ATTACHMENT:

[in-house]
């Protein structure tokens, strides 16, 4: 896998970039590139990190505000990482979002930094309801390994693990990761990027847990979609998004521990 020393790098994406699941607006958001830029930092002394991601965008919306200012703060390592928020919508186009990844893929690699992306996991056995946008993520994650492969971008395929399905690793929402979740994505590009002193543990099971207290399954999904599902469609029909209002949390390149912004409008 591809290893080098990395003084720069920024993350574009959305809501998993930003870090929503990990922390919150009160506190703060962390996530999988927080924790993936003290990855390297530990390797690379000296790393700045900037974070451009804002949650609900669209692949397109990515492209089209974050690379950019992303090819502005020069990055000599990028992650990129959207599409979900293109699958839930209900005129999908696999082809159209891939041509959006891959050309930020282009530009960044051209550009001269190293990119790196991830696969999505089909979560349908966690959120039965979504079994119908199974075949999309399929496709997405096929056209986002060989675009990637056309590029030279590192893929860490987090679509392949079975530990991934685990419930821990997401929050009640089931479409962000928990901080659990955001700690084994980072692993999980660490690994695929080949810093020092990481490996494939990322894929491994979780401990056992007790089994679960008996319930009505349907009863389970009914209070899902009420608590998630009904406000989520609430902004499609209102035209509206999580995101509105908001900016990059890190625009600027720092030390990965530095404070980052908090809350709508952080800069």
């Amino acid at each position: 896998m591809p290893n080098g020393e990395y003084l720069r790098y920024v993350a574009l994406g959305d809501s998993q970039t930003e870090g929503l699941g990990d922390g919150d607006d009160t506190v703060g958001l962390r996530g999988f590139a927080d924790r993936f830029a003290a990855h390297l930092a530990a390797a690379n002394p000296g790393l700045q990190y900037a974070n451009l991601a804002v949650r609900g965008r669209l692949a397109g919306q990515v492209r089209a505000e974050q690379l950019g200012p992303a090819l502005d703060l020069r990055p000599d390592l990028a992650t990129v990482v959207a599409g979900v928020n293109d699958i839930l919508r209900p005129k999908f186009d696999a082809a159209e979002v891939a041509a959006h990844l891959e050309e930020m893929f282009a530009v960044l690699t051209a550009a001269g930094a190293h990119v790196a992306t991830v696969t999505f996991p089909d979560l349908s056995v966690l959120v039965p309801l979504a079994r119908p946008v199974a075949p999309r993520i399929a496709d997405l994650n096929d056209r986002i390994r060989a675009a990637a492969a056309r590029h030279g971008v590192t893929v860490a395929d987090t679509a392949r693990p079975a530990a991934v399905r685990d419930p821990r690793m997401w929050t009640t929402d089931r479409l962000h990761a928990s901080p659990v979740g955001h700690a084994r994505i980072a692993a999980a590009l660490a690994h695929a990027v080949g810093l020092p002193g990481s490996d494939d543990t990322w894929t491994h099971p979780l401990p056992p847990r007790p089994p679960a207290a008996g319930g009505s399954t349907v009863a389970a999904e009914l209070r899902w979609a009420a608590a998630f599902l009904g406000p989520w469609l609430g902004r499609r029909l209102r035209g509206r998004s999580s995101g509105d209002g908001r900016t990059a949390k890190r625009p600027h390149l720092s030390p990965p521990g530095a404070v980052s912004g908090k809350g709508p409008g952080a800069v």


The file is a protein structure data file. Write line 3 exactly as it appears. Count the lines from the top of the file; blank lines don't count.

């Amino acid at each position: 896998m591809p290893n080098g020393e990395y003084l720069r790098y920024v993350a574009l994406g959305d809501s998993q970039t930003e870090g929503l699941g990990d922390g919150d607006d009160t506190v703060g958001l962390r996530g999988f590139a927080d924790r993936f830029a003290a990855h390297l930092a530990a390797a690379n002394p000296g790393l700045q990190y900037a974070n451009l991601a804002v949650r609900g965008r669209l692949a397109g919306q990515v492209r089209a505000e974050q690379l950019g200012p992303a090819l502005d703060l020069r990055p000599d390592l990028a992650t990129v990482v959207a599409g979900v928020n293109d699958i839930l919508r209900p005129k999908f186009d696999a082809a159209e979002v891939a041509a959006h990844l891959e050309e930020m893929f282009a530009v960044l690699t051209a550009a001269g930094a190293h990119v790196a992306t991830v696969t999505f996991p089909d979560l349908s056995v966690l959120v039965p309801l979504a079994r119908p946008v199974a075949p999309r993520i399929a496709d997405l994650n096929d056209r986002i390994r060989a675009a990637a492969a056309r590029h030279g971008v590192t893929v860490a395929d987090t679509a392949r693990p079975a530990a991934v399905r685990d419930p821990r690793m997401w929050t009640t929402d089931r479409l962000h990761a928990s901080p659990v979740g955001h700690a084994r994505i980072a692993a999980a590009l660490a690994h695929a990027v080949g810093l020092p002193g990481s490996d494939d543990t990322w894929t491994h099971p979780l401990p056992p847990r007790p089994p679960a207290a008996g319930g009505s399954t349907v009863a389970a999904e009914l209070r899902w979609a009420a608590a998630f599902l009904g406000p989520w469609l609430g902004r499609r029909l209102r035209g509206r998004s999580s995101g509105d209002g908001r900016t990059a949390k890190r625009p600027h390149l720092s030390p990965p521990g530095a404070v980052s912004g908090k809350g709508p409008g952080a800069v």